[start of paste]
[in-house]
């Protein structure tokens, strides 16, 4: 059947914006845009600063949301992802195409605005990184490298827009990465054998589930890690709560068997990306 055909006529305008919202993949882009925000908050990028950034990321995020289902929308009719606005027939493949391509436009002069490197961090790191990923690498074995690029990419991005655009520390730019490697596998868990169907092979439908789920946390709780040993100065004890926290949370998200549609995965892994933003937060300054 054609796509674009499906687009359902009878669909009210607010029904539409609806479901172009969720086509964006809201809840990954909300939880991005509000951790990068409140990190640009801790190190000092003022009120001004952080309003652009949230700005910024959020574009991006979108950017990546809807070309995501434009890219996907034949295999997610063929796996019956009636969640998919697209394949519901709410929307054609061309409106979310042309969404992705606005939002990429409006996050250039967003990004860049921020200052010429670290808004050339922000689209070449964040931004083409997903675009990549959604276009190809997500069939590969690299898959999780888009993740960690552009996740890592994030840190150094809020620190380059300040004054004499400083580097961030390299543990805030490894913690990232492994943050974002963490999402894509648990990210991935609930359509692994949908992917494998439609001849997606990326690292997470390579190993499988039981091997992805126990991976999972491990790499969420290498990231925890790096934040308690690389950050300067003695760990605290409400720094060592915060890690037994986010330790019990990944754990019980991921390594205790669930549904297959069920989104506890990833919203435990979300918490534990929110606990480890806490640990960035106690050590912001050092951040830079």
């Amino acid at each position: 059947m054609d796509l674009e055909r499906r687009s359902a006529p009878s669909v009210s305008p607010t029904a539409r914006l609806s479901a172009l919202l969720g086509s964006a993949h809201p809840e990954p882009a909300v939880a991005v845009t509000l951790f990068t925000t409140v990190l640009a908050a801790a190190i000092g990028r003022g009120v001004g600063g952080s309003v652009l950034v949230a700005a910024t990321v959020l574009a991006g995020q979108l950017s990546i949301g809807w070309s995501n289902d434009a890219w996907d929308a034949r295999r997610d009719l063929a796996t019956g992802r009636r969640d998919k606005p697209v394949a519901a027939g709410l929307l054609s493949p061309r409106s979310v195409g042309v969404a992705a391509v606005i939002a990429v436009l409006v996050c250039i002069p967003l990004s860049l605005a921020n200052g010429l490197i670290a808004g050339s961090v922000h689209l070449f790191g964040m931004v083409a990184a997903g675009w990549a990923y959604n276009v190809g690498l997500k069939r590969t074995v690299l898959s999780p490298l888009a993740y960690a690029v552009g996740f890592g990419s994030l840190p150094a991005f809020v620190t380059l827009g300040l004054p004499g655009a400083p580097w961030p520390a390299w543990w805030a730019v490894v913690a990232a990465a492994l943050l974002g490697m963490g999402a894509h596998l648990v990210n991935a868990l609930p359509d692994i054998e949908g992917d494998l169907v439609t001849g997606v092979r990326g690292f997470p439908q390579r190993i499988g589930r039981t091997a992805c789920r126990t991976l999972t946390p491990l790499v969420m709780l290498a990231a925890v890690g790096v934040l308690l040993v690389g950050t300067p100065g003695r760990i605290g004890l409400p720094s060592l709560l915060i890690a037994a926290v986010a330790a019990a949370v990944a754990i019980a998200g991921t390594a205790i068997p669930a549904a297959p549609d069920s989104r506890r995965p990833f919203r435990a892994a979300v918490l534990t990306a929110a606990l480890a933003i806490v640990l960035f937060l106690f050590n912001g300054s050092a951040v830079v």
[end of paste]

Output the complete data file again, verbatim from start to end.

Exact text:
[in-house]
């Protein structure tokens, strides 16, 4: 059947914006845009600063949301992802195409605005990184490298827009990465054998589930890690709560068997990306 055909006529305008919202993949882009925000908050990028950034990321995020289902929308009719606005027939493949391509436009002069490197961090790191990923690498074995690029990419991005655009520390730019490697596998868990169907092979439908789920946390709780040993100065004890926290949370998200549609995965892994933003937060300054 054609796509674009499906687009359902009878669909009210607010029904539409609806479901172009969720086509964006809201809840990954909300939880991005509000951790990068409140990190640009801790190190000092003022009120001004952080309003652009949230700005910024959020574009991006979108950017990546809807070309995501434009890219996907034949295999997610063929796996019956009636969640998919697209394949519901709410929307054609061309409106979310042309969404992705606005939002990429409006996050250039967003990004860049921020200052010429670290808004050339922000689209070449964040931004083409997903675009990549959604276009190809997500069939590969690299898959999780888009993740960690552009996740890592994030840190150094809020620190380059300040004054004499400083580097961030390299543990805030490894913690990232492994943050974002963490999402894509648990990210991935609930359509692994949908992917494998439609001849997606990326690292997470390579190993499988039981091997992805126990991976999972491990790499969420290498990231925890790096934040308690690389950050300067003695760990605290409400720094060592915060890690037994986010330790019990990944754990019980991921390594205790669930549904297959069920989104506890990833919203435990979300918490534990929110606990480890806490640990960035106690050590912001050092951040830079």
């Amino acid at each position: 059947m054609d796509l674009e055909r499906r687009s359902a006529p009878s669909v009210s305008p607010t029904a539409r914006l609806s479901a172009l919202l969720g086509s964006a993949h809201p809840e990954p882009a909300v939880a991005v845009t509000l951790f990068t925000t409140v990190l640009a908050a801790a190190i000092g990028r003022g009120v001004g600063g952080s309003v652009l950034v949230a700005a910024t990321v959020l574009a991006g995020q979108l950017s990546i949301g809807w070309s995501n289902d434009a890219w996907d929308a034949r295999r997610d009719l063929a796996t019956g992802r009636r969640d998919k606005p697209v394949a519901a027939g709410l929307l054609s493949p061309r409106s979310v195409g042309v969404a992705a391509v606005i939002a990429v436009l409006v996050c250039i002069p967003l990004s860049l605005a921020n200052g010429l490197i670290a808004g050339s961090v922000h689209l070449f790191g964040m931004v083409a990184a997903g675009w990549a990923y959604n276009v190809g690498l997500k069939r590969t074995v690299l898959s999780p490298l888009a993740y960690a690029v552009g996740f890592g990419s994030l840190p150094a991005f809020v620190t380059l827009g300040l004054p004499g655009a400083p580097w961030p520390a390299w543990w805030a730019v490894v913690a990232a990465a492994l943050l974002g490697m963490g999402a894509h596998l648990v990210n991935a868990l609930p359509d692994i054998e949908g992917d494998l169907v439609t001849g997606v092979r990326g690292f997470p439908q390579r190993i499988g589930r039981t091997a992805c789920r126990t991976l999972t946390p491990l790499v969420m709780l290498a990231a925890v890690g790096v934040l308690l040993v690389g950050t300067p100065g003695r760990i605290g004890l409400p720094s060592l709560l915060i890690a037994a926290v986010a330790a019990a949370v990944a754990i019980a998200g991921t390594a205790i068997p669930a549904a297959p549609d069920s989104r506890r995965p990833f919203r435990a892994a979300v918490l534990t990306a929110a606990l480890a933003i806490v640990l960035f937060l106690f050590n912001g300054s050092a951040v830079v």